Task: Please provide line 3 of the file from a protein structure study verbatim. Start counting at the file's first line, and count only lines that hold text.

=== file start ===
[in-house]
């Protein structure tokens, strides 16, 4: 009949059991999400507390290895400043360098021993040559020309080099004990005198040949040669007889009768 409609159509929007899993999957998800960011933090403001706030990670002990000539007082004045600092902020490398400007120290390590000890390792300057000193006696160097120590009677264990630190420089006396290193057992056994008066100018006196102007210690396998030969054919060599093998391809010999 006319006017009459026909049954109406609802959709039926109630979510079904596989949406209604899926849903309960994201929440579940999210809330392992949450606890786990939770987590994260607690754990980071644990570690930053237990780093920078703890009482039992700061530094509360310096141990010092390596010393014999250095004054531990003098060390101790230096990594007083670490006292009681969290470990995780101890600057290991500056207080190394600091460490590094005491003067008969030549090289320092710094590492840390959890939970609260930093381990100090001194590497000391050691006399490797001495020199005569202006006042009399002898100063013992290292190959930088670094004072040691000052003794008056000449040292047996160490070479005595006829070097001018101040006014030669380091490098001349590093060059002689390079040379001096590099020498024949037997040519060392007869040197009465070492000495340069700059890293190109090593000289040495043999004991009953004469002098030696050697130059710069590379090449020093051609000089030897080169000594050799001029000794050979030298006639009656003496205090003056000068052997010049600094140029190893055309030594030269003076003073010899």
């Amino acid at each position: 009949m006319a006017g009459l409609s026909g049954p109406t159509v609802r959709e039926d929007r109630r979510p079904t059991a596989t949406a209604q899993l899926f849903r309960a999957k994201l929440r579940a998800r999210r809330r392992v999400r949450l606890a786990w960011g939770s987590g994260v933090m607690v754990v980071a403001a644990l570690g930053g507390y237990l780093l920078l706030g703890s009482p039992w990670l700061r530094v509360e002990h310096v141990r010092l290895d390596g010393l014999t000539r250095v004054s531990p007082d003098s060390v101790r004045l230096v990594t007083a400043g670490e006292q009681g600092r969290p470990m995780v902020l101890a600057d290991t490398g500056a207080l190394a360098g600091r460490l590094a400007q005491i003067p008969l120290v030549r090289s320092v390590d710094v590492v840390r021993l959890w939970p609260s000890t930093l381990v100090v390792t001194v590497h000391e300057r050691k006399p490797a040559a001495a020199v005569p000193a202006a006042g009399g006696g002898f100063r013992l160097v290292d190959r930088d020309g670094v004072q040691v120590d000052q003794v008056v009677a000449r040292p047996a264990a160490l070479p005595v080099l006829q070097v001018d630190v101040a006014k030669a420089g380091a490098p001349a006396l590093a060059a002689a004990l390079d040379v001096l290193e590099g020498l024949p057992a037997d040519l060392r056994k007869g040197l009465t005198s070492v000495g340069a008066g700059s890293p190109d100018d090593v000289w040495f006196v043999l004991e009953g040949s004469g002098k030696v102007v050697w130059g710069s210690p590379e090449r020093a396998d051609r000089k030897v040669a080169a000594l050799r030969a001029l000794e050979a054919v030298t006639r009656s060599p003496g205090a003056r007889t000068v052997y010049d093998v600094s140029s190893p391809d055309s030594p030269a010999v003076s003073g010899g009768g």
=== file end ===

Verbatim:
């Amino acid at each position: 009949m006319a006017g009459l409609s026909g049954p109406t159509v609802r959709e039926d929007r109630r979510p079904t059991a596989t949406a209604q899993l899926f849903r309960a999957k994201l929440r579940a998800r999210r809330r392992v999400r949450l606890a786990w960011g939770s987590g994260v933090m607690v754990v980071a403001a644990l570690g930053g507390y237990l780093l920078l706030g703890s009482p039992w990670l700061r530094v509360e002990h310096v141990r010092l290895d390596g010393l014999t000539r250095v004054s531990p007082d003098s060390v101790r004045l230096v990594t007083a400043g670490e006292q009681g600092r969290p470990m995780v902020l101890a600057d290991t490398g500056a207080l190394a360098g600091r460490l590094a400007q005491i003067p008969l120290v030549r090289s320092v390590d710094v590492v840390r021993l959890w939970p609260s000890t930093l381990v100090v390792t001194v590497h000391e300057r050691k006399p490797a040559a001495a020199v005569p000193a202006a006042g009399g006696g002898f100063r013992l160097v290292d190959r930088d020309g670094v004072q040691v120590d000052q003794v008056v009677a000449r040292p047996a264990a160490l070479p005595v080099l006829q070097v001018d630190v101040a006014k030669a420089g380091a490098p001349a006396l590093a060059a002689a004990l390079d040379v001096l290193e590099g020498l024949p057992a037997d040519l060392r056994k007869g040197l009465t005198s070492v000495g340069a008066g700059s890293p190109d100018d090593v000289w040495f006196v043999l004991e009953g040949s004469g002098k030696v102007v050697w130059g710069s210690p590379e090449r020093a396998d051609r000089k030897v040669a080169a000594l050799r030969a001029l000794e050979a054919v030298t006639r009656s060599p003496g205090a003056r007889t000068v052997y010049d093998v600094s140029s190893p391809d055309s030594p030269a010999v003076s003073g010899g009768g």